“There’s a snake in the yard!” These are words I thought I’d never hear again. After we had an uninvited guest in our backyard last summer and the firefighters took care of it (if you call letting the snake get away taking care of it…), I thought it’d be the end of it.
And yet, Son #1 said those exact words yesterday afternoon. I thought he saw something else but when I looked outside, reality set in. Yep, there was a darn snake by the back wall in our yard, dangling from the netting I put up to prevent the squirrels from getting in to eat my produce. Here’s what the snake looked like. You can see its long pink tail. The rest of its body was all tangled in the netting at the top left of the picture. Yes, there’s a lot of netting. Believe it or not, some squirrels still manage to get through.
When the firefighters came last year, they couldn’t identify the snake but said it was “kind” and non-aggressive. Eventually I found out from the snake expert at the San Diego Natural History Museum it was a red coachwhip, a non-venomous, shy snake that lives in the Southern US. As soon as I saw the color and patterns of this snake, I knew it was another red coachwhip.
Of course my kids were quite concerned. Not much about the thought of a snake in the yard, but rather that it could die right there if we did nothing. That made me proud. I thought of calling 911 again and have the firefighters take care of it. Heck, I could enjoy a few good looking guys at my house, especially if it means I don’t have to touch a snake. But did I really want to tie up three firefighters and a firetruck for a long time?
What convinced me was how tangled his head was. There was no way this guy would hurt me if I freed him by starting at the tail and going up bit by bit. So I took the plunge.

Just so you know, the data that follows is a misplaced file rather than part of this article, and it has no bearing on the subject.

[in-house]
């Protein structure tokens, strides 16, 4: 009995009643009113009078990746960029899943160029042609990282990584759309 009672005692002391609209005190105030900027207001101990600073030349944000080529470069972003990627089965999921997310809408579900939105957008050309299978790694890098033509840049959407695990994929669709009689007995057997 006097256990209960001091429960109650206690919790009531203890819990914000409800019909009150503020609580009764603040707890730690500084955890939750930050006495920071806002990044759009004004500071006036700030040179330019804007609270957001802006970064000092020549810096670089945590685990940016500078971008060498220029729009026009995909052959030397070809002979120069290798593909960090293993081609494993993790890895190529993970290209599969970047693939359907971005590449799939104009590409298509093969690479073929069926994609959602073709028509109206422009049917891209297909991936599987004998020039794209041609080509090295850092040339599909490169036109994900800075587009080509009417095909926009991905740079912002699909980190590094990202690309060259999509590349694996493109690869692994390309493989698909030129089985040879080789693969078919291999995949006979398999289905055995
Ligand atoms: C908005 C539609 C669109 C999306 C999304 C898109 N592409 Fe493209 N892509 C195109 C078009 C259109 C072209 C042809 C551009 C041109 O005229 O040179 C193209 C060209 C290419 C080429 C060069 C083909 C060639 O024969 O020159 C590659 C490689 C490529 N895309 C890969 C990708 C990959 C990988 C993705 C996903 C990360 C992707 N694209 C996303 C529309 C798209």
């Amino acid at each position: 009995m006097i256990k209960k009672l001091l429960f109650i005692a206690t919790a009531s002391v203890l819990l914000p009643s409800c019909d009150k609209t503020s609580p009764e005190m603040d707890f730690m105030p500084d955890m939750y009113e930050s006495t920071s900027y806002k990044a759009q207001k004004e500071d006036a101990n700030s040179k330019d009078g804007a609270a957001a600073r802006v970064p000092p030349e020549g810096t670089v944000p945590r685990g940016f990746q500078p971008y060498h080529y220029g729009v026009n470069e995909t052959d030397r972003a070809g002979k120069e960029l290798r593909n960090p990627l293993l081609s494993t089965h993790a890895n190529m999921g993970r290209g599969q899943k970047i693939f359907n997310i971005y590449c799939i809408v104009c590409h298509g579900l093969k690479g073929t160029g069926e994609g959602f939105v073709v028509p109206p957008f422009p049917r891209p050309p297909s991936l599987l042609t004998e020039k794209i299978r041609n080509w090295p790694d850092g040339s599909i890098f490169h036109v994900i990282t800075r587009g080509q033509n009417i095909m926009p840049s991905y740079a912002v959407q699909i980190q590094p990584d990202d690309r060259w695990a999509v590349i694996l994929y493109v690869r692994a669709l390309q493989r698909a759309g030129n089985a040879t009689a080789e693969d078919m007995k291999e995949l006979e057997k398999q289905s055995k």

I grabbed my thick garden gloves. I can be brave but I’m not stupid. I know even non-venomous snakes can bite pretty hard. I grabbed a pair of scissors and I got to work, cutting the plastic netting little by little, being careful not to cut the snake’s skin. When I was about halfway up the body, I managed to flip the tail to the other side of the wall. I continued cutting while the snake stayed there without moving one bit. When I got closer to the head, he was getting antsy to get away. He twisted his body a few times the wrong way, which tightened the netting. I had to turn him around a few times to undo the damage and continue cutting.
Suddenly, it was free. It slowly slithered under the bushes on the other side of the wall, probably wondering what the hell happened to him. My kids managed to have a good look at him before he disappeared. It took me just about 30 minutes in the summer sun to do this.
I turned around to look at my kids and I screamed: “I freed a 4-foot long snake and we both survived! I am AWESOME!!!” I have never done anything like this in my life before (and I hope I don’t have to again) but it felt great to help out. Now I can only hope this guy is going to eat some of the critters that eat my produce to thank me for his freedom.
This adventure is definitely going in our jar of “good things that happened in 2013”. It feels good to wear the Supermom cape once in a while. Just don’t ask me to kill any spiders.